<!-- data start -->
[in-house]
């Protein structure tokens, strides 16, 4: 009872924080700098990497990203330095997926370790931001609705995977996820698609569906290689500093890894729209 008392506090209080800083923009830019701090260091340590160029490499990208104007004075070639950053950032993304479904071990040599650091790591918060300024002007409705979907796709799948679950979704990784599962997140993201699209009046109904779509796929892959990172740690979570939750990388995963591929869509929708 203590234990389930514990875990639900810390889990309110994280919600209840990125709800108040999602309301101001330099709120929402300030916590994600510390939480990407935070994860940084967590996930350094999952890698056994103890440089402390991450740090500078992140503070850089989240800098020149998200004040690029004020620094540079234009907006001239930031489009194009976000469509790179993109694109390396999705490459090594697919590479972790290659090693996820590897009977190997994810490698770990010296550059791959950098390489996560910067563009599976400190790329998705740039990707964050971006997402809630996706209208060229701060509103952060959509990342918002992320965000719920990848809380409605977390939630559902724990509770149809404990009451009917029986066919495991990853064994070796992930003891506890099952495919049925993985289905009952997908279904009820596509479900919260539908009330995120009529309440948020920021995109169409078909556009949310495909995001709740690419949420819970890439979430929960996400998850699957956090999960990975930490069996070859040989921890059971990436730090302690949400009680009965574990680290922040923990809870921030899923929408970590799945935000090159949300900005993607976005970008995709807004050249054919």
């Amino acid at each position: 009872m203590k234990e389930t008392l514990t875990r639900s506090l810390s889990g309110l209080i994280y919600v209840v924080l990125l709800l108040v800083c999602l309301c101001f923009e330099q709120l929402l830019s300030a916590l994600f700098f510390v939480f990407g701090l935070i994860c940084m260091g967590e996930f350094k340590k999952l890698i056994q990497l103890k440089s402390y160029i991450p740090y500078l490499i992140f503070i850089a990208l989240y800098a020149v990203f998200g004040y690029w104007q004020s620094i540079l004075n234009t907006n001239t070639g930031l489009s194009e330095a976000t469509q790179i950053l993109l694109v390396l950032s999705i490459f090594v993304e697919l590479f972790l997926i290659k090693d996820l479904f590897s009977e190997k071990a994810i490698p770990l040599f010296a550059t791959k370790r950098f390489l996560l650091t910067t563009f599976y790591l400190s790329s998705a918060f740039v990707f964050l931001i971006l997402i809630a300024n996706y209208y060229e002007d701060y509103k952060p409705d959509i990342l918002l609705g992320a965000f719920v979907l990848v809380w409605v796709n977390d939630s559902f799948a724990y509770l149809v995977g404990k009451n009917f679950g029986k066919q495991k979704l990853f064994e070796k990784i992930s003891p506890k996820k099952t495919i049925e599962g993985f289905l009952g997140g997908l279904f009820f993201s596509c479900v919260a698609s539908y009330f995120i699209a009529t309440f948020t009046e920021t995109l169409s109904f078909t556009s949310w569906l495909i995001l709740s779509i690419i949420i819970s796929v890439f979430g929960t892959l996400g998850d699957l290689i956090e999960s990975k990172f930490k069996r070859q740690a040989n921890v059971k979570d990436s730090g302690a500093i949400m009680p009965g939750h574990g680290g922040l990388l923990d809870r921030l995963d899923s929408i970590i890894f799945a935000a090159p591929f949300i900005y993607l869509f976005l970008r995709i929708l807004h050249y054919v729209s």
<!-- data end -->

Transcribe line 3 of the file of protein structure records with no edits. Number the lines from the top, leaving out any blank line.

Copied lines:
């Amino acid at each position: 009872m203590k234990e389930t008392l514990t875990r639900s506090l810390s889990g309110l209080i994280y919600v209840v924080l990125l709800l108040v800083c999602l309301c101001f923009e330099q709120l929402l830019s300030a916590l994600f700098f510390v939480f990407g701090l935070i994860c940084m260091g967590e996930f350094k340590k999952l890698i056994q990497l103890k440089s402390y160029i991450p740090y500078l490499i992140f503070i850089a990208l989240y800098a020149v990203f998200g004040y690029w104007q004020s620094i540079l004075n234009t907006n001239t070639g930031l489009s194009e330095a976000t469509q790179i950053l993109l694109v390396l950032s999705i490459f090594v993304e697919l590479f972790l997926i290659k090693d996820l479904f590897s009977e190997k071990a994810i490698p770990l040599f010296a550059t791959k370790r950098f390489l996560l650091t910067t563009f599976y790591l400190s790329s998705a918060f740039v990707f964050l931001i971006l997402i809630a300024n996706y209208y060229e002007d701060y509103k952060p409705d959509i990342l918002l609705g992320a965000f719920v979907l990848v809380w409605v796709n977390d939630s559902f799948a724990y509770l149809v995977g404990k009451n009917f679950g029986k066919q495991k979704l990853f064994e070796k990784i992930s003891p506890k996820k099952t495919i049925e599962g993985f289905l009952g997140g997908l279904f009820f993201s596509c479900v919260a698609s539908y009330f995120i699209a009529t309440f948020t009046e920021t995109l169409s109904f078909t556009s949310w569906l495909i995001l709740s779509i690419i949420i819970s796929v890439f979430g929960t892959l996400g998850d699957l290689i956090e999960s990975k990172f930490k069996r070859q740690a040989n921890v059971k979570d990436s730090g302690a500093i949400m009680p009965g939750h574990g680290g922040l990388l923990d809870r921030l995963d899923s929408i970590i890894f799945a935000a090159p591929f949300i900005y993607l869509f976005l970008r995709i929708l807004h050249y054919v729209s």